Occupying that Connectivity middle ground: Ethernet First Mile (EFM) versus Fibre to the Cabinet (FTTC)

Written By: Neil Hutchinson |
Business Development Director |
Everything Voice Ltd

W: everythingvoice.co.uk
T: @everythingvoice

On the surface, Ethernet First Mile (EFM) and Fibre to the Cabinet (FTTC) can appear to be similar in many ways, but with altogether different costs.

Ethernet First Mile is delivered from the roadside cabinet on Copper as is Fibre to the Cabinet and similarly the cost of backhaul bandwidth, which the cost of getting a certain amount of data onto the carriers network backbone, is much the same for both services.

So with seemingly similar offerings in terms of circuit speeds, why spend the extra on the more expensive EFM service?

The big differences lay in the Service Level Agreements and in how much guaranteed bandwidth you actually get as opposed to simply the published speeds. Firstly, the service level agreement governing EFM is much more extensive, covering service availability and service restoration when you need it (although it is very rare to see dropped connections on EFM, it can happen and there are guaranteed fix times with penalties to be paid by the service provider if they don’t adhere). There are no such agreements in place for the Broadband FTTC service. Finally the bandwidth you get with EFM is yours, 100%. it isn’t shared with anyone else (unlike FTTC which is shared or contended bandwidth). This makes EFM much more reliable and available for business critical services such as access to Cloud Services, SIP trunking or VOIP.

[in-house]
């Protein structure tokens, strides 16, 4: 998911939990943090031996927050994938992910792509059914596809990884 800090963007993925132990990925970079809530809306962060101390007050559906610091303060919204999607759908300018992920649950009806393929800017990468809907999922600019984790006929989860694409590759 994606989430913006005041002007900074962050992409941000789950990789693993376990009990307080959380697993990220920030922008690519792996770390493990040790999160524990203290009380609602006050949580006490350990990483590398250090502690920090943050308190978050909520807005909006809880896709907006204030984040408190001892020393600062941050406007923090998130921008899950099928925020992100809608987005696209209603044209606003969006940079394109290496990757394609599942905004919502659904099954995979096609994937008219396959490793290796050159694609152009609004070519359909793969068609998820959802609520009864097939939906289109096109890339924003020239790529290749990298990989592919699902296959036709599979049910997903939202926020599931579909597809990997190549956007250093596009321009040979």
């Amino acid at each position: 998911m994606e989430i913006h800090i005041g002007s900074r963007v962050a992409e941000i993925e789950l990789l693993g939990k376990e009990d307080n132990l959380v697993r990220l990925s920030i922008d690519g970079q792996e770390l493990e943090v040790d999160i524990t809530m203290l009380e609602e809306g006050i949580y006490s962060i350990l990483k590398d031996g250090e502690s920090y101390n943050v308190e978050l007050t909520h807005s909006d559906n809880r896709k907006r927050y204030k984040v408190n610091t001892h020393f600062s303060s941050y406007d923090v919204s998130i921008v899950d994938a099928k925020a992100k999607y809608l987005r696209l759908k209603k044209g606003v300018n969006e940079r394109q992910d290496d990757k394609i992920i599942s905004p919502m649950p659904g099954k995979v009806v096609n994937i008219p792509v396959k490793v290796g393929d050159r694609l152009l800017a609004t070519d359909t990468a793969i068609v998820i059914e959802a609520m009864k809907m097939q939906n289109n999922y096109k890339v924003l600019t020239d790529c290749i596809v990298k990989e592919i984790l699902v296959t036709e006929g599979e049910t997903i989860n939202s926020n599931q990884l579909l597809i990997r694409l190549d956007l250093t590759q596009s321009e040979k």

Over time the distinction between both services will start to blur and this is being accelerated by the availability of FTTC Generic Ethernet Access which adds the reliability, guaranteed bandwidth and Service Level Agreements and we have started to see the service providers reacting with lower than ever costs on Ethernet First Mile. Unfortunately FTTC Generic Ethernet Access is not widely available in the UK although this is continually improving and you will have to be in a connected area to get it.

Check here if you can get access this technology today https://everythingvoice.co.uk/campaign/business-internet-accessibility-check/

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